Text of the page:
Cytokinesis in Eukaryotes
What happens during cytokinesis in eukaryotes is much more complex and time consuming than prokaryotes. We will be focusing on how animals and plants use the process of mitosis in order to divide. Remember that animal cells can also use meiosis when dividing gamete cells such as the ova or sperm cells; however, we are simply referring to somatic (bodily) cells in this article.
The goal of mitosis is to duplicate chromosomes (genes) in order to divide and pass on the information in a new cell. Roughly there are five stages: interphase, prophase, metaphase, anaphase and lastly telophase. Interphase is a resting step that is not concerned in dividing; however, it allows the cell to develop until it is ready for reproduction.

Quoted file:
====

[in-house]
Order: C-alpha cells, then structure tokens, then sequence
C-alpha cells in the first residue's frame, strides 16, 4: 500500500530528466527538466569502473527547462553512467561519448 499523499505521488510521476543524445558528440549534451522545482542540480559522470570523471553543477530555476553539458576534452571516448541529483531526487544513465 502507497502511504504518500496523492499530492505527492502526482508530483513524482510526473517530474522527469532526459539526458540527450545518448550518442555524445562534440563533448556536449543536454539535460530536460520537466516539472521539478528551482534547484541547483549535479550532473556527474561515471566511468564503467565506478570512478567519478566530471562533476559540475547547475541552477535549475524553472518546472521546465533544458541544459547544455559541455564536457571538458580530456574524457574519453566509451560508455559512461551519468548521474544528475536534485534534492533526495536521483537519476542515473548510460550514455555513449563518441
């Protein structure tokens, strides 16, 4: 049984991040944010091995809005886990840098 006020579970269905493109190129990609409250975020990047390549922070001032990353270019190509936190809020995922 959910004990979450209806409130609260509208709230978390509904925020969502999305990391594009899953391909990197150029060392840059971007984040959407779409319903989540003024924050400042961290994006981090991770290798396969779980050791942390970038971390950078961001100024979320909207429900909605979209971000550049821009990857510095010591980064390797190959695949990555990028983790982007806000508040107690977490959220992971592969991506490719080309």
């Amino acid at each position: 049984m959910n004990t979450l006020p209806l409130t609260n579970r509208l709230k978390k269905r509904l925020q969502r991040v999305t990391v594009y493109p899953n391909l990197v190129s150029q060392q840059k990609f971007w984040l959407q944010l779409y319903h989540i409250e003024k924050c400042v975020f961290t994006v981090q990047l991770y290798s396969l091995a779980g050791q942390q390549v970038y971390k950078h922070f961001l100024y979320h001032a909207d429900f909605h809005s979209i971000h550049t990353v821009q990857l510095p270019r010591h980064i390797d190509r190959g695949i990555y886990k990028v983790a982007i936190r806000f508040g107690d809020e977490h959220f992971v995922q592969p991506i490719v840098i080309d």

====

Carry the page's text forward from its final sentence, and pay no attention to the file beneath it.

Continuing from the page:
In prophase, the process begins in which the chromatids (future chromosomes) start to dissolve and break away to become chromosomes. Next is metaphase, in which the chromatid turned chromosomes line up along the middle of the cell called the metaphase plate. In anaphase, the chromosomes are pulled to the ends of the cell in order to begin the process of telophase.
The last step is called telophase, which allows the daughter and parent cells to break off from one another. It is in this step that cytokinesis takes place. Animal cells use cytokinesis to form a cleavage furrow along the center of the cell which allows the new daughter cell to "pinch off" from the parent cell. Plant cells use a different approach in that they form cell walls along the metaphase plate. Once these cell walls form, the two cells split from each other and complete the reproductive process.